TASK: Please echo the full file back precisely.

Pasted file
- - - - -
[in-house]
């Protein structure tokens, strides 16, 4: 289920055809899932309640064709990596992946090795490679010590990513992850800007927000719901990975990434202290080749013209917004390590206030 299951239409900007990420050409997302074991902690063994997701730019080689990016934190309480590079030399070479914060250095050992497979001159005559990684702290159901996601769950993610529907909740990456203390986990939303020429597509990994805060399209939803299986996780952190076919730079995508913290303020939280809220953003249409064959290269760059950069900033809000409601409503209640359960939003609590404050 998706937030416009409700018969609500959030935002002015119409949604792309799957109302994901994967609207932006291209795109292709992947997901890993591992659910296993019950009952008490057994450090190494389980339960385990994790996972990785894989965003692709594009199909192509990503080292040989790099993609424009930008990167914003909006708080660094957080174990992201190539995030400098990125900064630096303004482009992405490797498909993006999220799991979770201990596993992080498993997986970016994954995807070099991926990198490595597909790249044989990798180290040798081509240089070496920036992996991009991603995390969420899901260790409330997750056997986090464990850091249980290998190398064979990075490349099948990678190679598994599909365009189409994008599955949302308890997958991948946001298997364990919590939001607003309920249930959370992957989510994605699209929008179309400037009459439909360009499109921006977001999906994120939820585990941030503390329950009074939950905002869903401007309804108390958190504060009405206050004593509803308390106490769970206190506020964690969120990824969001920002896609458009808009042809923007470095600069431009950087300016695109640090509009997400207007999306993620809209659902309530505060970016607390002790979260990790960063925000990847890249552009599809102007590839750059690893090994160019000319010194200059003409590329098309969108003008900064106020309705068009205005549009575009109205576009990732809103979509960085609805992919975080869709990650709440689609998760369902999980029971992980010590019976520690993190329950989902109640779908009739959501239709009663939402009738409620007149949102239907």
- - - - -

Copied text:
[in-house]
């Protein structure tokens, strides 16, 4: 289920055809899932309640064709990596992946090795490679010590990513992850800007927000719901990975990434202290080749013209917004390590206030 299951239409900007990420050409997302074991902690063994997701730019080689990016934190309480590079030399070479914060250095050992497979001159005559990684702290159901996601769950993610529907909740990456203390986990939303020429597509990994805060399209939803299986996780952190076919730079995508913290303020939280809220953003249409064959290269760059950069900033809000409601409503209640359960939003609590404050 998706937030416009409700018969609500959030935002002015119409949604792309799957109302994901994967609207932006291209795109292709992947997901890993591992659910296993019950009952008490057994450090190494389980339960385990994790996972990785894989965003692709594009199909192509990503080292040989790099993609424009930008990167914003909006708080660094957080174990992201190539995030400098990125900064630096303004482009992405490797498909993006999220799991979770201990596993992080498993997986970016994954995807070099991926990198490595597909790249044989990798180290040798081509240089070496920036992996991009991603995390969420899901260790409330997750056997986090464990850091249980290998190398064979990075490349099948990678190679598994599909365009189409994008599955949302308890997958991948946001298997364990919590939001607003309920249930959370992957989510994605699209929008179309400037009459439909360009499109921006977001999906994120939820585990941030503390329950009074939950905002869903401007309804108390958190504060009405206050004593509803308390106490769970206190506020964690969120990824969001920002896609458009808009042809923007470095600069431009950087300016695109640090509009997400207007999306993620809209659902309530505060970016607390002790979260990790960063925000990847890249552009599809102007590839750059690893090994160019000319010194200059003409590329098309969108003008900064106020309705068009205005549009575009109205576009990732809103979509960085609805992919975080869709990650709440689609998760369902999980029971992980010590019976520690993190329950989902109640779908009739959501239709009663939402009738409620007149949102239907």